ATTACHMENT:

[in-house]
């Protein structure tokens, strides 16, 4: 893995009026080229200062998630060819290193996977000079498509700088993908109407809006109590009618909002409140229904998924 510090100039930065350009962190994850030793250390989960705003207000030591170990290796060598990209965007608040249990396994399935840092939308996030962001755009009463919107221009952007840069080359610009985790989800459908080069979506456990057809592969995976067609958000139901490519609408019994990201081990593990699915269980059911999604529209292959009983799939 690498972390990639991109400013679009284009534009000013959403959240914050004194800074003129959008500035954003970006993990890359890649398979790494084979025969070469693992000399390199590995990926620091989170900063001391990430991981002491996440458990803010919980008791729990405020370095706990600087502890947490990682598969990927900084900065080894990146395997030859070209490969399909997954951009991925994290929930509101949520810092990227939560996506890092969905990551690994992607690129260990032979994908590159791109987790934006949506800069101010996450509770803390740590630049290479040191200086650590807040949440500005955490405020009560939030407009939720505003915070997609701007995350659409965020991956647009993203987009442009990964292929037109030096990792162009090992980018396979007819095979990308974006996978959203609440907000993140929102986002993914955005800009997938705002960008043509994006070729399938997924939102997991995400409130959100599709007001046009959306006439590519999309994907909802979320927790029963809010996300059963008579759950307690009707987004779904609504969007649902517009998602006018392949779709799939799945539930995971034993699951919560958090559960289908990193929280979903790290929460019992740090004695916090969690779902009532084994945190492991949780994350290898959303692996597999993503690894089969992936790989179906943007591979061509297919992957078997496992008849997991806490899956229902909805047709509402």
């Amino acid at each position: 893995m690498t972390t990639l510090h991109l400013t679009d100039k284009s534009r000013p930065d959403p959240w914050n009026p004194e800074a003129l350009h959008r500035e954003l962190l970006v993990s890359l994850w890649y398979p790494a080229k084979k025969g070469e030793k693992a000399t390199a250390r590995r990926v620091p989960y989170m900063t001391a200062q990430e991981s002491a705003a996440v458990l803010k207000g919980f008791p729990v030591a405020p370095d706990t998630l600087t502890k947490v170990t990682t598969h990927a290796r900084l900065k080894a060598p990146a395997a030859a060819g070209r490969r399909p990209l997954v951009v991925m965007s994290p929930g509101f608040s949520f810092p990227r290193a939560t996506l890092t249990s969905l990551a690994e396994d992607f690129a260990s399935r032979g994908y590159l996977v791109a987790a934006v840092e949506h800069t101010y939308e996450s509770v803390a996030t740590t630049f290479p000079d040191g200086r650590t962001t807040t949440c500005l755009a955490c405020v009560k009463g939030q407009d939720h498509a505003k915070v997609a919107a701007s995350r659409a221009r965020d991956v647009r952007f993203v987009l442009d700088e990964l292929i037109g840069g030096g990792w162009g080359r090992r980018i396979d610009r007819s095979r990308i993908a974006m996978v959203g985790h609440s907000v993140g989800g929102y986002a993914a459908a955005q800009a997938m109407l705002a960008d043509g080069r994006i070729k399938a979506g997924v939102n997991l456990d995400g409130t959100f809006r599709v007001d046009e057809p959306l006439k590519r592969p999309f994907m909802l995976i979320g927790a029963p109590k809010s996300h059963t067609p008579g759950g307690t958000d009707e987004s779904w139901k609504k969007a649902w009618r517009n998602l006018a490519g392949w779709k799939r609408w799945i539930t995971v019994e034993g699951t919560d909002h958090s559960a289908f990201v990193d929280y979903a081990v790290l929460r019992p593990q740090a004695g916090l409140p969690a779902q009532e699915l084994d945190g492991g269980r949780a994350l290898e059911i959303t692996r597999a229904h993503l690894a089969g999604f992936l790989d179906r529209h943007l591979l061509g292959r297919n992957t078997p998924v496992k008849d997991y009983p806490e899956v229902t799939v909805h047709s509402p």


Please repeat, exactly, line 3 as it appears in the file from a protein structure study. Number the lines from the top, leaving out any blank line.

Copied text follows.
């Amino acid at each position: 893995m690498t972390t990639l510090h991109l400013t679009d100039k284009s534009r000013p930065d959403p959240w914050n009026p004194e800074a003129l350009h959008r500035e954003l962190l970006v993990s890359l994850w890649y398979p790494a080229k084979k025969g070469e030793k693992a000399t390199a250390r590995r990926v620091p989960y989170m900063t001391a200062q990430e991981s002491a705003a996440v458990l803010k207000g919980f008791p729990v030591a405020p370095d706990t998630l600087t502890k947490v170990t990682t598969h990927a290796r900084l900065k080894a060598p990146a395997a030859a060819g070209r490969r399909p990209l997954v951009v991925m965007s994290p929930g509101f608040s949520f810092p990227r290193a939560t996506l890092t249990s969905l990551a690994e396994d992607f690129a260990s399935r032979g994908y590159l996977v791109a987790a934006v840092e949506h800069t101010y939308e996450s509770v803390a996030t740590t630049f290479p000079d040191g200086r650590t962001t807040t949440c500005l755009a955490c405020v009560k009463g939030q407009d939720h498509a505003k915070v997609a919107a701007s995350r659409a221009r965020d991956v647009r952007f993203v987009l442009d700088e990964l292929i037109g840069g030096g990792w162009g080359r090992r980018i396979d610009r007819s095979r990308i993908a974006m996978v959203g985790h609440s907000v993140g989800g929102y986002a993914a459908a955005q800009a997938m109407l705002a960008d043509g080069r994006i070729k399938a979506g997924v939102n997991l456990d995400g409130t959100f809006r599709v007001d046009e057809p959306l006439k590519r592969p999309f994907m909802l995976i979320g927790a029963p109590k809010s996300h059963t067609p008579g759950g307690t958000d009707e987004s779904w139901k609504k969007a649902w009618r517009n998602l006018a490519g392949w779709k799939r609408w799945i539930t995971v019994e034993g699951t919560d909002h958090s559960a289908f990201v990193d929280y979903a081990v790290l929460r019992p593990q740090a004695g916090l409140p969690a779902q009532e699915l084994d945190g492991g269980r949780a994350l290898e059911i959303t692996r597999a229904h993503l690894a089969g999604f992936l790989d179906r529209h943007l591979l061509g292959r297919n992957t078997p998924v496992k008849d997991y009983p806490e899956v229902t799939v909805h047709s509402p």